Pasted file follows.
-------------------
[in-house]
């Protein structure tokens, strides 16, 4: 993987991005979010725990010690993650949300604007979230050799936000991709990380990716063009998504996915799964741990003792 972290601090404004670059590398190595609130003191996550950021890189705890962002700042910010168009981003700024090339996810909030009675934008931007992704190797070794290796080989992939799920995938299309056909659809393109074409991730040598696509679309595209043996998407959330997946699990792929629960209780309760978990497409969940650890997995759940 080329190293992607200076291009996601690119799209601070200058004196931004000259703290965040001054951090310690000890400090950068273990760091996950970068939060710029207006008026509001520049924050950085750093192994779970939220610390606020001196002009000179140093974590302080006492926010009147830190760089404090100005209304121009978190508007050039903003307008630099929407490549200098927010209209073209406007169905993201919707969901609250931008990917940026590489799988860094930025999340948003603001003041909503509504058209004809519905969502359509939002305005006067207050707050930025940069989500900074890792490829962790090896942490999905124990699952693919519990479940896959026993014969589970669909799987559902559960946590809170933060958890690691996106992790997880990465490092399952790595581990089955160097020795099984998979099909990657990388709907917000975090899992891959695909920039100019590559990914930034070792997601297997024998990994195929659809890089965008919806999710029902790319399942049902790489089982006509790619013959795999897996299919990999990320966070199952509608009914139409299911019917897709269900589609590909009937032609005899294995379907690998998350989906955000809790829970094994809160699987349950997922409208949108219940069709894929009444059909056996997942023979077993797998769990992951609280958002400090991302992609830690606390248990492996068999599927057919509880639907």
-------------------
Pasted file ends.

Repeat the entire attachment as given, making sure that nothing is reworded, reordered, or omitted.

[in-house]
């Protein structure tokens, strides 16, 4: 993987991005979010725990010690993650949300604007979230050799936000991709990380990716063009998504996915799964741990003792 972290601090404004670059590398190595609130003191996550950021890189705890962002700042910010168009981003700024090339996810909030009675934008931007992704190797070794290796080989992939799920995938299309056909659809393109074409991730040598696509679309595209043996998407959330997946699990792929629960209780309760978990497409969940650890997995759940 080329190293992607200076291009996601690119799209601070200058004196931004000259703290965040001054951090310690000890400090950068273990760091996950970068939060710029207006008026509001520049924050950085750093192994779970939220610390606020001196002009000179140093974590302080006492926010009147830190760089404090100005209304121009978190508007050039903003307008630099929407490549200098927010209209073209406007169905993201919707969901609250931008990917940026590489799988860094930025999340948003603001003041909503509504058209004809519905969502359509939002305005006067207050707050930025940069989500900074890792490829962790090896942490999905124990699952693919519990479940896959026993014969589970669909799987559902559960946590809170933060958890690691996106992790997880990465490092399952790595581990089955160097020795099984998979099909990657990388709907917000975090899992891959695909920039100019590559990914930034070792997601297997024998990994195929659809890089965008919806999710029902790319399942049902790489089982006509790619013959795999897996299919990999990320966070199952509608009914139409299911019917897709269900589609590909009937032609005899294995379907690998998350989906955000809790829970094994809160699987349950997922409208949108219940069709894929009444059909056996997942023979077993797998769990992951609280958002400090991302992609830690606390248990492996068999599927057919509880639907």